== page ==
Helping people who want to explore new paths in their retirement and who want to make more of a contribution to this world.
FOOD for THOUGHT
Michel de Montaigne (1533-1592)
One big myth about retirement: “The grass is always greener”
“What do you do?”
It’s the first party since you retired. Your ex-colleague Peter invited you, and there are quite a few new faces. And now here comes the question “What do you do?”
Automatically you start to answer “I’m a ...”, then realize you need to swallow your next word and start again: “I’m retired”.
“Do you enjoy it?”
Are you going to give him the “retirement is all greener grass” myth when you answer?
This myth holds that retirement is naturally a happy time of the life. The grass is greener, the skies are blue, the sun is shining, and retirement is a happy time.
Do you know from where this idea came from? In 1889 Bismarck in Germany set up the first pension fund for workers. When they reached 65 years old they stopped working and got a pension to live on. The trick here was the average life expectancy at that time was.... 49 years!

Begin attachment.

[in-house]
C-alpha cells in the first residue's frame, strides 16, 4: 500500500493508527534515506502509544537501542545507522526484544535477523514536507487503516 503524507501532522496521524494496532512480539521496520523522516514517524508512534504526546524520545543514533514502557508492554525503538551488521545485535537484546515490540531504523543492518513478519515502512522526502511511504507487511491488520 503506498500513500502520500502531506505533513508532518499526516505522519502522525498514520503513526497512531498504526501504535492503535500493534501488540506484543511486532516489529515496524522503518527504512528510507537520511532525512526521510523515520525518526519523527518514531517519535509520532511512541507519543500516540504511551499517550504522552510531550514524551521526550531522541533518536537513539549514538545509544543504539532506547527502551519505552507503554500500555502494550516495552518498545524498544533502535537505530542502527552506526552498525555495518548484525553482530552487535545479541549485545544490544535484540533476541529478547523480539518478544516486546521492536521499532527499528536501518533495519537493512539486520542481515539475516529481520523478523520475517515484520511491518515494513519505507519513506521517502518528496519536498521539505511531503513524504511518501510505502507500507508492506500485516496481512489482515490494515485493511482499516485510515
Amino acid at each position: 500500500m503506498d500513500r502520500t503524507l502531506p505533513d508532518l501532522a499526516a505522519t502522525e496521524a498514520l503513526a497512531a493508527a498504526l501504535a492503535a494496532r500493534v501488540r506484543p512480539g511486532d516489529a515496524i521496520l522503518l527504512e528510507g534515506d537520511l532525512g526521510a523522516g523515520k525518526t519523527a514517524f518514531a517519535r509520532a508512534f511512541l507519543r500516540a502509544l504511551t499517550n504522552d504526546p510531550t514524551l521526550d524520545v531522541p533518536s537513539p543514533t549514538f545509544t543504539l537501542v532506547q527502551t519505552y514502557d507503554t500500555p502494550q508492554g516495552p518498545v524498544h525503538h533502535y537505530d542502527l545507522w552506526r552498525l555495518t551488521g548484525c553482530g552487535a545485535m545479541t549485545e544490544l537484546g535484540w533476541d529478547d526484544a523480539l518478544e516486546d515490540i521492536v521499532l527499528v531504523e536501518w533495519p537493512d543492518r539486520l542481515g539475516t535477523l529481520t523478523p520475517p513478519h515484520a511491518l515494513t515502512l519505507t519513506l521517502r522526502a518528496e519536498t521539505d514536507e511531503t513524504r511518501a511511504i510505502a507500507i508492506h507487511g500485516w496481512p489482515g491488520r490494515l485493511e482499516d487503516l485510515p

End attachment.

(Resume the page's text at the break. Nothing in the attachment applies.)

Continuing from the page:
So if you were
lucky enough to
survive all the years
of hard work and make it to 65, it was like winning the
lottery (a modest one), and you could finally do nothing and rest if
you chose to and enjoy the simplest pleasures of life for the few more
years left to you.
But now the retirement age is still about the same, but with a life expectancy of 80 years you’re looking at 20 or 30 years rather than 2 or 3. A good long holiday right after you retire, a few weeks or a few months, yes. But then you’re looking at the rest of your life and maybe not quite sure what to do with it.
If you didn’t know (or didn’t want to know) that you need more than just financial preparation for this time of life, you’ve probably been subscribing to the “greener grass” myth, have gotten only a few preparations into place, and are now starting to wonder seriously about all those clouds on the horizon. Retirement when it actually comes may not end up feeling like you hoped.
But “retiring” is really the few days and weeks when you were getting ready to leave your professional life, up to the final day of work. The next day after retiring is another life starting.
What would you say honestly to a very close friend if they asked you “Do you enjoy your life now you that you’ve retired”? Rating your life on a scale of 0 (hate it) to 10 (never had it so good), what would you answer?
If you score 6 or lower, you’ve probably been under the influence of the “greener grass” myth, and think that things would all be fine
But you can enjoy this remarkably special period of your life. You can find yourself feeling again young at heart with the dreams and energy of youth without the hassle of being young.
If you’re curious about how to get started with enjoying more of your life after you have retired, request your own copy of The one most important thing to know about retirement. It’s free.
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